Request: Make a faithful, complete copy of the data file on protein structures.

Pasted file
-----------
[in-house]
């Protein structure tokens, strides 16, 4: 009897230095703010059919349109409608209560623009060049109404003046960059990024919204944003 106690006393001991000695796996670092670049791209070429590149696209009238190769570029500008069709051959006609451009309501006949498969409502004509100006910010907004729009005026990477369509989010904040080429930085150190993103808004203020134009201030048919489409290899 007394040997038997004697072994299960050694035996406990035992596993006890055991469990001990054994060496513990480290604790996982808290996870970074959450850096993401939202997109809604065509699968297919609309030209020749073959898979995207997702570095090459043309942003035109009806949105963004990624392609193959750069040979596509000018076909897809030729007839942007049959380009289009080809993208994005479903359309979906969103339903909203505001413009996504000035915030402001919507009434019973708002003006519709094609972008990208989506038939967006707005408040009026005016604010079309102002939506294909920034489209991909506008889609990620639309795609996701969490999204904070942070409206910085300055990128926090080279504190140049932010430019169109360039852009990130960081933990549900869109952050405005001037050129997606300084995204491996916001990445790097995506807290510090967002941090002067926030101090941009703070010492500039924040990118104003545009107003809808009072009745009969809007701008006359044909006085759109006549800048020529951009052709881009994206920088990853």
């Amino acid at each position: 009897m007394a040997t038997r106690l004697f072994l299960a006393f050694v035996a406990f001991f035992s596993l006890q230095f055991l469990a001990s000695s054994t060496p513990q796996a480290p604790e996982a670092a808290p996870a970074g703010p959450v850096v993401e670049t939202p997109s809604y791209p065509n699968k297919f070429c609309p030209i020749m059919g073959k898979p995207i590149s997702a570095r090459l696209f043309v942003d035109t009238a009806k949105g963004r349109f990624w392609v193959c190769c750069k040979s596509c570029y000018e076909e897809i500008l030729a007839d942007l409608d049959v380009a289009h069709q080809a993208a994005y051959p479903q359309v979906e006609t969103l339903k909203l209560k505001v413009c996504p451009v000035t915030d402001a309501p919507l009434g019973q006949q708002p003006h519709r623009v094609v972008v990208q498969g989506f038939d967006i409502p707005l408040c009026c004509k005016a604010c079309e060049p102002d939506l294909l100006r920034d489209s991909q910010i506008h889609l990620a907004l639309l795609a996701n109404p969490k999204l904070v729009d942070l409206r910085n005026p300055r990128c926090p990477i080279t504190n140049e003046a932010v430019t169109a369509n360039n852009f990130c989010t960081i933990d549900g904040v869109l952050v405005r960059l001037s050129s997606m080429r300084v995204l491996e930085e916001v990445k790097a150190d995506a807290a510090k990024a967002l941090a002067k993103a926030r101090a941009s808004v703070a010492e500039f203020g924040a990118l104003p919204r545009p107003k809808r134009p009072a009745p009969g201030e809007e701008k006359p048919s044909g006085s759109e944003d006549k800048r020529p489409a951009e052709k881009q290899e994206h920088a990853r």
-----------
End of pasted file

[in-house]
């Protein structure tokens, strides 16, 4: 009897230095703010059919349109409608209560623009060049109404003046960059990024919204944003 106690006393001991000695796996670092670049791209070429590149696209009238190769570029500008069709051959006609451009309501006949498969409502004509100006910010907004729009005026990477369509989010904040080429930085150190993103808004203020134009201030048919489409290899 007394040997038997004697072994299960050694035996406990035992596993006890055991469990001990054994060496513990480290604790996982808290996870970074959450850096993401939202997109809604065509699968297919609309030209020749073959898979995207997702570095090459043309942003035109009806949105963004990624392609193959750069040979596509000018076909897809030729007839942007049959380009289009080809993208994005479903359309979906969103339903909203505001413009996504000035915030402001919507009434019973708002003006519709094609972008990208989506038939967006707005408040009026005016604010079309102002939506294909920034489209991909506008889609990620639309795609996701969490999204904070942070409206910085300055990128926090080279504190140049932010430019169109360039852009990130960081933990549900869109952050405005001037050129997606300084995204491996916001990445790097995506807290510090967002941090002067926030101090941009703070010492500039924040990118104003545009107003809808009072009745009969809007701008006359044909006085759109006549800048020529951009052709881009994206920088990853």
């Amino acid at each position: 009897m007394a040997t038997r106690l004697f072994l299960a006393f050694v035996a406990f001991f035992s596993l006890q230095f055991l469990a001990s000695s054994t060496p513990q796996a480290p604790e996982a670092a808290p996870a970074g703010p959450v850096v993401e670049t939202p997109s809604y791209p065509n699968k297919f070429c609309p030209i020749m059919g073959k898979p995207i590149s997702a570095r090459l696209f043309v942003d035109t009238a009806k949105g963004r349109f990624w392609v193959c190769c750069k040979s596509c570029y000018e076909e897809i500008l030729a007839d942007l409608d049959v380009a289009h069709q080809a993208a994005y051959p479903q359309v979906e006609t969103l339903k909203l209560k505001v413009c996504p451009v000035t915030d402001a309501p919507l009434g019973q006949q708002p003006h519709r623009v094609v972008v990208q498969g989506f038939d967006i409502p707005l408040c009026c004509k005016a604010c079309e060049p102002d939506l294909l100006r920034d489209s991909q910010i506008h889609l990620a907004l639309l795609a996701n109404p969490k999204l904070v729009d942070l409206r910085n005026p300055r990128c926090p990477i080279t504190n140049e003046a932010v430019t169109a369509n360039n852009f990130c989010t960081i933990d549900g904040v869109l952050v405005r960059l001037s050129s997606m080429r300084v995204l491996e930085e916001v990445k790097a150190d995506a807290a510090k990024a967002l941090a002067k993103a926030r101090a941009s808004v703070a010492e500039f203020g924040a990118l104003p919204r545009p107003k809808r134009p009072a009745p009969g201030e809007e701008k006359p048919s044909g006085s759109e944003d006549k800048r020529p489409a951009e052709k881009q290899e994206h920088a990853r």